Bending the Arc: Advancing Human Rights in the Commonwealth
The Massachusetts Human Rights Coalition (MAHRC) held their first annual meeting at the State House on Friday, October 12, "Bending the Arc: Advancing Human Rights in the Commonwealth."
Photo: Bending the Arc participants gather on grand staircase at State House
The lesson of the day can be stated simply,
No one is free unless we are all free.
MAHRC is an informal association of municipal human rights commissions, non-profits, and government agencies that work to promote human and civil rights and harmonious community relationships at a local level. The meeting was co-sponsored by Senator Jason Lewis and Representative Paul Brodeur.
Adam LaFrance and Neil Osborne, members of the Steering Committee of MAHRC, facilitated the meeting. Adam is the Chair of the Melrose Human Rights Commission. Neil is the Director of Diversity for Medford.
That we must all be free was most poignantly clear in the presentation of Mimi Lemay, one of the panelists speaking to "Community Organizing and Transgender Legal Protections." Mimi Lemay is the mother of three, one of whom is her son Jacob, who transitioned at the age of five. Following a very complex and sensitive situation for her and the family to negotiate, she went public about their success and happiness and has had considerable positive public response. She opened a door to our understanding and appreciation of the issue of gender identity in our times.
Lisbeth DeSelm, Alexandra Chandler, and Valerie Frias brought additional experiences and insights to the discussion.
We also learned about the intent and meaning of Question 3 on the ballot. A "Yes" vote would continue existing legal protections for the civil rights of transgender people, a "No" vote would expose transgender people to prejudice and harm in public settings. The "No" proponents make a lot of noise about sexual predation in public bathrooms, despite the lack of evidence of any such danger since the law was passed. The impact of restricting the civil rights of a person is to create psychological harm, practical barriers to full participation in society, and to diminish them as somehow less human.
Starting a Human Rights Organization
The afternoon breakout session on "Creating a Human Rights Organization in Your Community" proved of tremendous value, because each of the panelists is experienced in starting and running a human rights group.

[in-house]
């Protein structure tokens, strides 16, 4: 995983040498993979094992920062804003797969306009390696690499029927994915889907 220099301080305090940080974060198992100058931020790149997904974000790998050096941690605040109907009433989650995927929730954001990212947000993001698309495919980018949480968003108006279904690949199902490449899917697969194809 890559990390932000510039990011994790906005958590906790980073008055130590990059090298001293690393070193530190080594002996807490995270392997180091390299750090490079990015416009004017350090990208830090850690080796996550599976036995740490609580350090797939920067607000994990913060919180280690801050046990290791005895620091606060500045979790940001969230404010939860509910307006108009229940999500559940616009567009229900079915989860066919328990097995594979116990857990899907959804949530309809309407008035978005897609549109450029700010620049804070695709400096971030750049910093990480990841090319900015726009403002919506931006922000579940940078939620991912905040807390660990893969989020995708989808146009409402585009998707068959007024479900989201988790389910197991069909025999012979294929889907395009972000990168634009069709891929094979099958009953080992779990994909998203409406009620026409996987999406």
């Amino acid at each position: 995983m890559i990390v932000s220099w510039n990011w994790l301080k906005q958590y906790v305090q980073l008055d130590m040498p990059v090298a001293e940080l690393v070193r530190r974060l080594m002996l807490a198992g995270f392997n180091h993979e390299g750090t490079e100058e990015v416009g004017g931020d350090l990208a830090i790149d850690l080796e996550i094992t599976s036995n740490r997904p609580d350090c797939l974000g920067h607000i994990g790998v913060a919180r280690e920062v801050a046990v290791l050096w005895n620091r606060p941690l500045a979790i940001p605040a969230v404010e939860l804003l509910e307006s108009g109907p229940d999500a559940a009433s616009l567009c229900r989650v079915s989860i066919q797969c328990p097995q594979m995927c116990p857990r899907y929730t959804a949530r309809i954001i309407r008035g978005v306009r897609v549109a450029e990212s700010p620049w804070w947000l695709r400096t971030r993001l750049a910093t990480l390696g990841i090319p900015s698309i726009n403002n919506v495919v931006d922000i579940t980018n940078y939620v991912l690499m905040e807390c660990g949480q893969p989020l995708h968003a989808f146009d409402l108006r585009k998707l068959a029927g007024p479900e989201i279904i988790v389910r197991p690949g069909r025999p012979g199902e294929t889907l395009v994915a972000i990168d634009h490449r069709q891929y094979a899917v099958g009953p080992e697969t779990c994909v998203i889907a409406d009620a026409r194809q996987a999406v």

The panelists were:
- Stephen Bressler, who worked for Brookline in human rights for decades;
- Kathryn Bonfiglio, President of Belmont Against Racism, a non-profit group;
- Linda Snow Dockser is past chair of the Reading Human Relations Advisory Committee, and one of the founding members of Reading Embraces Diversity, the non-profit group for human rights, and is also Vice Chair of the Reading School Committee;
- and William Chetwynd, one of the founders and a current member of the Wakefield Human Rights Commission and past member and Chair of the School Committee.
One of the issues presented by Kathryn Bonfiglio was to consider the pros and cons of being part of the municipality vs. being an independent non-profit. It is not a simple choice and each situation is different. An official group has a peer relationship with other municipal departments, but may have little funding and be constrained by the rules of the open meeting law. Official groups are bound by specific requirements which, while assuring transparency, can restrict informal discussions among the members of the group; see Massachusetts Public Records Law, M.G.L. c. 66 § 10 An independent group may have some greater freedom from the concerns of elected officials and has the advantage of being able to raise funds to enable a variety of outreach activities. An official group affirms the commitment of the community, while an independent group has greater flexibility.